Mountain Views News     Logo: MVNews     Saturday, February 2, 2013

MVNews this week:  Page 10



 Mountain Views News Saturday, February 2, 2013 


PIKA: #A4533348


Happy Tails

by Chris Leclerc

Meet a young girl 
with a big heart, Pika 
(A4533348). Pika is a 
well-adjusted one and 
one half year old black 
and white female Pit 
Bull puppy who was 
brought to the Baldwin 
Park Shelter on January 
12th. Weighing forty 
pounds, Pika walks well 
on the leash. She is fine 
with other dogs, but 
what volunteers think she will really adore are children! Pika 
has never met a face she did not want to kiss, and she will be a 
fantastic indoor pet for an active individual or family living in 
a large condo or private home. To watch a video of Pika please 

To meet Pika in person, please see her at the Baldwin Park 
Animal Care Center, located at 4275 N. Elton St., Baldwin 
Park, CA 91706 (Phone: 626-430-2378 or 626-962-3577). She 
is currently available now. For any inquiries about Pika, please 
reference her animal ID number: A4533348. The shelter is 
open seven days a week, 12 pm-7 pm Monday-Thursday and 
10am-5pm Friday-Sunday. This is a high-intake shelter with a 
great need for adoptions. For more information about Pika or 
the adoption process, please contact United Hope for Animals 
Volunteer Adoption Coordinator Samantha at Samantha@ 

To learn more about United Hope for Animals’ partnership with 
the Baldwin Park Shelter through its Shelter Support Program, as 
well as the many dogs of all breeds, ages, and sizes available for 
adoption in local shelters, visit http://www.unitedhope4animals.

OK, true confession ~ I just celebrated my 
50th birthday last week, and as most people 
do, I guess I consider this to be a landmark 
year! One thing I can say about getting 
older is that age seems to have instilled in 
me a stronger desire to pursue those things 
that I have always been compassionate 
about, and one of those things is to be 
proactive on behalf of the animals we share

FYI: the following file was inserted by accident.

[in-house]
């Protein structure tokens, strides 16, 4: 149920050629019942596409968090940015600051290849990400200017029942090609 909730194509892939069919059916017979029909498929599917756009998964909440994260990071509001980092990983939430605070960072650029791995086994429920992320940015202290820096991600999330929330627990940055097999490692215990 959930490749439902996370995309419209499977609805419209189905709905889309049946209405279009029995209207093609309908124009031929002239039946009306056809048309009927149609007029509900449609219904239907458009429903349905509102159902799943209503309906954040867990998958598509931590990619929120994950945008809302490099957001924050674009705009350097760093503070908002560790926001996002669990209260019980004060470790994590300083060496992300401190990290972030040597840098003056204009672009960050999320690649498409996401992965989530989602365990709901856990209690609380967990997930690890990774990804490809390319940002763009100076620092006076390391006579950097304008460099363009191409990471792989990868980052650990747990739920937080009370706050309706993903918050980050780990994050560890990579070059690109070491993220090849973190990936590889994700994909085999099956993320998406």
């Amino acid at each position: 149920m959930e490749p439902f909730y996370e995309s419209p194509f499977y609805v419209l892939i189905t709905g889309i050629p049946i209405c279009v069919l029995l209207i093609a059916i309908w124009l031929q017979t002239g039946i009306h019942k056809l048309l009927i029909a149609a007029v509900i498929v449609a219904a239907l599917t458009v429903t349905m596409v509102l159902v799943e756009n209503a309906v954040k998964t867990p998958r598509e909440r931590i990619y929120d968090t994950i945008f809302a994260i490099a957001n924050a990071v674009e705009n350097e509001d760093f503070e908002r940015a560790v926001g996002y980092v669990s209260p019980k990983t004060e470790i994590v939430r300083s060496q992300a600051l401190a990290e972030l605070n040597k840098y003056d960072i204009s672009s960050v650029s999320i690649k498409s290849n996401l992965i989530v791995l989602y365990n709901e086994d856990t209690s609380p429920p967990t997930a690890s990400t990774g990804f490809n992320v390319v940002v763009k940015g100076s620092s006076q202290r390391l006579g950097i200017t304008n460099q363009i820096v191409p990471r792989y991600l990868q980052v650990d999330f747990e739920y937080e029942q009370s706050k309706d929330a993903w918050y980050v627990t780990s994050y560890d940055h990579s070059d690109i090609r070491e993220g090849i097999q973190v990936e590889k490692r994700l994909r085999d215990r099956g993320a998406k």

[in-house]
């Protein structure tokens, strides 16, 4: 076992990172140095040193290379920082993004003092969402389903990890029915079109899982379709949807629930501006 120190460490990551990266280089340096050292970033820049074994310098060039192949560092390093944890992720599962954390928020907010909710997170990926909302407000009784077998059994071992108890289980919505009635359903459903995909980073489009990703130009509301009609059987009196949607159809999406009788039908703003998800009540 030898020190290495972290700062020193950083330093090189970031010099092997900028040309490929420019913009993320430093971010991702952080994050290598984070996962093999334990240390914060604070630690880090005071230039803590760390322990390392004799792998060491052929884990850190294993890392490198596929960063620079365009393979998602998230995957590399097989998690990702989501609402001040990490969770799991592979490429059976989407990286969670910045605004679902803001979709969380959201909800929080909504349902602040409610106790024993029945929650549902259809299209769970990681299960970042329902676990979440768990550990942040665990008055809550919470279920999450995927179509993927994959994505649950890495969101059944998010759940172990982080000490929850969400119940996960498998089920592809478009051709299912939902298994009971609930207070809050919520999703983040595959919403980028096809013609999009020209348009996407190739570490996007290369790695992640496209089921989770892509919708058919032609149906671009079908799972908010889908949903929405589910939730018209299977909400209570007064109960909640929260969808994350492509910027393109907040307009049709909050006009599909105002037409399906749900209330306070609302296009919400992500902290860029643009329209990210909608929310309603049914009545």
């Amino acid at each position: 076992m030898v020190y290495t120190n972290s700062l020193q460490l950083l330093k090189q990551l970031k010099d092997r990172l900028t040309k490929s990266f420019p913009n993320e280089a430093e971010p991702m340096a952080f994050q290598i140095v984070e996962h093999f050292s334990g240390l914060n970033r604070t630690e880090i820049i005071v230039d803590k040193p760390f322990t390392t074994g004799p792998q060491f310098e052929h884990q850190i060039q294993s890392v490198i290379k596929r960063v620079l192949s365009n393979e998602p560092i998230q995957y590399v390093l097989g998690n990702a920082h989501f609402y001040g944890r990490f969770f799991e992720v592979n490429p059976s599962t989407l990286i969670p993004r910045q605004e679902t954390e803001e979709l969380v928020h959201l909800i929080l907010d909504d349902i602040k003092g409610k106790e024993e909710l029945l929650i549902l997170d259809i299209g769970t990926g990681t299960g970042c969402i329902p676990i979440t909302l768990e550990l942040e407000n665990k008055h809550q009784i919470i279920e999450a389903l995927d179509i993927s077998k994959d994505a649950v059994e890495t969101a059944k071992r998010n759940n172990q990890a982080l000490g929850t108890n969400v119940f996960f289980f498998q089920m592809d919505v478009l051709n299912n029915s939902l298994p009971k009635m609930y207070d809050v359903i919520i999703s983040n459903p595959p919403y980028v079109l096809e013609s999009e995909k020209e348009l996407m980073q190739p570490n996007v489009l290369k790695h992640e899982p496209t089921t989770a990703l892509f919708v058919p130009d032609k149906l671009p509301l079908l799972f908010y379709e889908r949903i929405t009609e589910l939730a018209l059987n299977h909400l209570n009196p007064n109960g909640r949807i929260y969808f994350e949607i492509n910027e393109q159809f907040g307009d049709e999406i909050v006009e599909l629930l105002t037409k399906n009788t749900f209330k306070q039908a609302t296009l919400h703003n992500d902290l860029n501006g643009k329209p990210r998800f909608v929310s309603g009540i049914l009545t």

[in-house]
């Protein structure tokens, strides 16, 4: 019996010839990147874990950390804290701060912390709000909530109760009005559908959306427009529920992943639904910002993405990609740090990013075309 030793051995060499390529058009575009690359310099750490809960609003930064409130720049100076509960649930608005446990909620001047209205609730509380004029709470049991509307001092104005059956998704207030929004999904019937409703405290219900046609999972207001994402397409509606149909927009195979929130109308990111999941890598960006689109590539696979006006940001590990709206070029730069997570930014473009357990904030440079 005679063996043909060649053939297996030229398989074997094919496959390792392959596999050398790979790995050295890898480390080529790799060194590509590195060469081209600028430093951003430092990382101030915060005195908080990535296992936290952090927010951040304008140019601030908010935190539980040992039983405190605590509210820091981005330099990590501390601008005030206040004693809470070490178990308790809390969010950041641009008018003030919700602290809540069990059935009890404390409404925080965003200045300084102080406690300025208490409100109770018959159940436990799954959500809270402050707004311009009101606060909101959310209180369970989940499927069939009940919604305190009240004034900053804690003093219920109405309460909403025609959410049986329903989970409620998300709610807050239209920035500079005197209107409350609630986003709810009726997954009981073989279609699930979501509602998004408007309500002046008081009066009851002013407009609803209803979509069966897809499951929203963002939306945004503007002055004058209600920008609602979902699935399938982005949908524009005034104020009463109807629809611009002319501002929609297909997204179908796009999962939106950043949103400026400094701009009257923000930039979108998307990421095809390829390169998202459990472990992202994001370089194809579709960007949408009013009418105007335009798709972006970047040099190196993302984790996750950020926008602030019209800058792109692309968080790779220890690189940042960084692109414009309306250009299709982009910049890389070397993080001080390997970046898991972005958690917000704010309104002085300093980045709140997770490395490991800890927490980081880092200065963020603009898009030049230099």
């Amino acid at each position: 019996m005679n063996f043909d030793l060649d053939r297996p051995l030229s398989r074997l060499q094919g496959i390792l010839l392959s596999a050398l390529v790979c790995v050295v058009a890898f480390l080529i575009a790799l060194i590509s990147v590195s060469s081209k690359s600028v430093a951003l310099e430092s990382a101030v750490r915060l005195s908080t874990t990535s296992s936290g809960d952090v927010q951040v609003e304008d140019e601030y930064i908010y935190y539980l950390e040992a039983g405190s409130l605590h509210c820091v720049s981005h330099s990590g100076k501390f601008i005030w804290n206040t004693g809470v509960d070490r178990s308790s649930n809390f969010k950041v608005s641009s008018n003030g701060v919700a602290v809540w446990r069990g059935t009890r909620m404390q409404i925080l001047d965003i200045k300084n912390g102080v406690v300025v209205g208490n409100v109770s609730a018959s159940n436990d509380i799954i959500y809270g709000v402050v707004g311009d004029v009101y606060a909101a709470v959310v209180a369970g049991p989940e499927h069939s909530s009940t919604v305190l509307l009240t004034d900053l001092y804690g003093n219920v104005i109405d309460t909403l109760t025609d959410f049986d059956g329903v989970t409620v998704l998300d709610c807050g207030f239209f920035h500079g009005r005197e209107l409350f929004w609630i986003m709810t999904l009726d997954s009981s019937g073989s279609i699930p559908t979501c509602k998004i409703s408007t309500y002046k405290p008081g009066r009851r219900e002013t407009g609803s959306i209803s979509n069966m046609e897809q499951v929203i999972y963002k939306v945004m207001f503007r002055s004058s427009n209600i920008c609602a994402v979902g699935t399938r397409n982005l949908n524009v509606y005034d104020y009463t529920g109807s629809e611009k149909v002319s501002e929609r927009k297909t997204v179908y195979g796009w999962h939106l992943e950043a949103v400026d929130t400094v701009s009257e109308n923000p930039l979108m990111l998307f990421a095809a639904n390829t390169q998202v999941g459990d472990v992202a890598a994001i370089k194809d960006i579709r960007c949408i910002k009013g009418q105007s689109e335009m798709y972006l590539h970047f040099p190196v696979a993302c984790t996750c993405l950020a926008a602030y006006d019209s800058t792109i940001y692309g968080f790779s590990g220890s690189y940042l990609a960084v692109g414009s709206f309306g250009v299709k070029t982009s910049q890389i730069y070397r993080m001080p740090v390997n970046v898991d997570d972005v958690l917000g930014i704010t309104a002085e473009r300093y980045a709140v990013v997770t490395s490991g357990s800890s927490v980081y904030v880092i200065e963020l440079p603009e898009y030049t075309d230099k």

this remarkable planet with. Ever since I 
was a kid, I have had an intense sense of 
compassion for animals, wild and domestic, 
and as an adult I have shared what resources 
I could to make a change for the better by 
donating to select animal rights and animal 
rescue organizations. Well, with all that said 
I must say that with a half-century under 
my belt I can’t help thinking it’s time to do 
more. I know there are a lot of well-meaning 
groups out there that do good things to help 
animals, but I am on a constant quest to find 
the best in my area to invest in. During a 
recent search for a favorite rescue group, 
I was very pleased to have discovered an 
organization with the very same compassion 
and intention as my own.

 Animal Advocates Alliance (AAA) 
is a 501(c)(3) corporation dedicated to 
promoting the humane treatment of 
animals through legal advocacy, humane 
education initiatives and animal rescue. 
AAA has made it their mission to reduce 
the animal euthanasia rate through humane 
education, spay/neuter initiatives and 
rescue/adoption programs. With the help 
of numerous animal-loving volunteers, they 
carry out their mission by implementing 
various practical projects. They rescue at-
risk animals from high-kill shelters, then 
provide veterinary care for and promote 
adoption of those animals by posting 
photos and descriptions on their website 
and linking that information to social 
network websites; they provide educational 
presentations in LA area schools with an